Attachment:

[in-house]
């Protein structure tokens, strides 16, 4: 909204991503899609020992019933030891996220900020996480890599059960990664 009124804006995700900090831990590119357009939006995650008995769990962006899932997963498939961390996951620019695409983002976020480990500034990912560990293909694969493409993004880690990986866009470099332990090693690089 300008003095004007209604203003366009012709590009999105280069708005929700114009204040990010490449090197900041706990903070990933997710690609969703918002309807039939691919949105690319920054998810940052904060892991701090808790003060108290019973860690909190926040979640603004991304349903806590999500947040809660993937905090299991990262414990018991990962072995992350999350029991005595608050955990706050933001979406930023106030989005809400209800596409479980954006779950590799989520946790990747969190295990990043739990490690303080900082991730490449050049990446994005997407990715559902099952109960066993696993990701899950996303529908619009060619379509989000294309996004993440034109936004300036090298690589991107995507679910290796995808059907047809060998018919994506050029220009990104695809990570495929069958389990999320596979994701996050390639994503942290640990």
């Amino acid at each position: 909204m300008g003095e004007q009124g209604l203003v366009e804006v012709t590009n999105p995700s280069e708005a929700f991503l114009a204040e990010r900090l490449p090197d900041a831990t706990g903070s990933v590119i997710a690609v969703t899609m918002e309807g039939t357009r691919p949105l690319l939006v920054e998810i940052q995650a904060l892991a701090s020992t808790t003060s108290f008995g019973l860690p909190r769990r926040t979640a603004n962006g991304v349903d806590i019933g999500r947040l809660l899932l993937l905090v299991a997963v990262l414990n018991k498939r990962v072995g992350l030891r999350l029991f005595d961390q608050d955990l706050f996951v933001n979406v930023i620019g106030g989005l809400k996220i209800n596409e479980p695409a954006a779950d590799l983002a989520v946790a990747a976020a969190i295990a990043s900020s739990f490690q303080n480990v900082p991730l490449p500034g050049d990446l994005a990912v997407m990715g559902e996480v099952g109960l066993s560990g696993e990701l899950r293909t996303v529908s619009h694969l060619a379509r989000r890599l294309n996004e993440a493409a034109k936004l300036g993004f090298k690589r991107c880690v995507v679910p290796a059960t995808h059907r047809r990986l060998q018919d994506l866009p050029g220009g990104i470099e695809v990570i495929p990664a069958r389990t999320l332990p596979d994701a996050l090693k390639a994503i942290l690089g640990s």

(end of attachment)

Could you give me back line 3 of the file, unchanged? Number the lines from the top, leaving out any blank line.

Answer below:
């Amino acid at each position: 909204m300008g003095e004007q009124g209604l203003v366009e804006v012709t590009n999105p995700s280069e708005a929700f991503l114009a204040e990010r900090l490449p090197d900041a831990t706990g903070s990933v590119i997710a690609v969703t899609m918002e309807g039939t357009r691919p949105l690319l939006v920054e998810i940052q995650a904060l892991a701090s020992t808790t003060s108290f008995g019973l860690p909190r769990r926040t979640a603004n962006g991304v349903d806590i019933g999500r947040l809660l899932l993937l905090v299991a997963v990262l414990n018991k498939r990962v072995g992350l030891r999350l029991f005595d961390q608050d955990l706050f996951v933001n979406v930023i620019g106030g989005l809400k996220i209800n596409e479980p695409a954006a779950d590799l983002a989520v946790a990747a976020a969190i295990a990043s900020s739990f490690q303080n480990v900082p991730l490449p500034g050049d990446l994005a990912v997407m990715g559902e996480v099952g109960l066993s560990g696993e990701l899950r293909t996303v529908s619009h694969l060619a379509r989000r890599l294309n996004e993440a493409a034109k936004l300036g993004f090298k690589r991107c880690v995507v679910p290796a059960t995808h059907r047809r990986l060998q018919d994506l866009p050029g220009g990104i470099e695809v990570i495929p990664a069958r389990t999320l332990p596979d994701a996050l090693k390639a994503i942290l690089g640990s």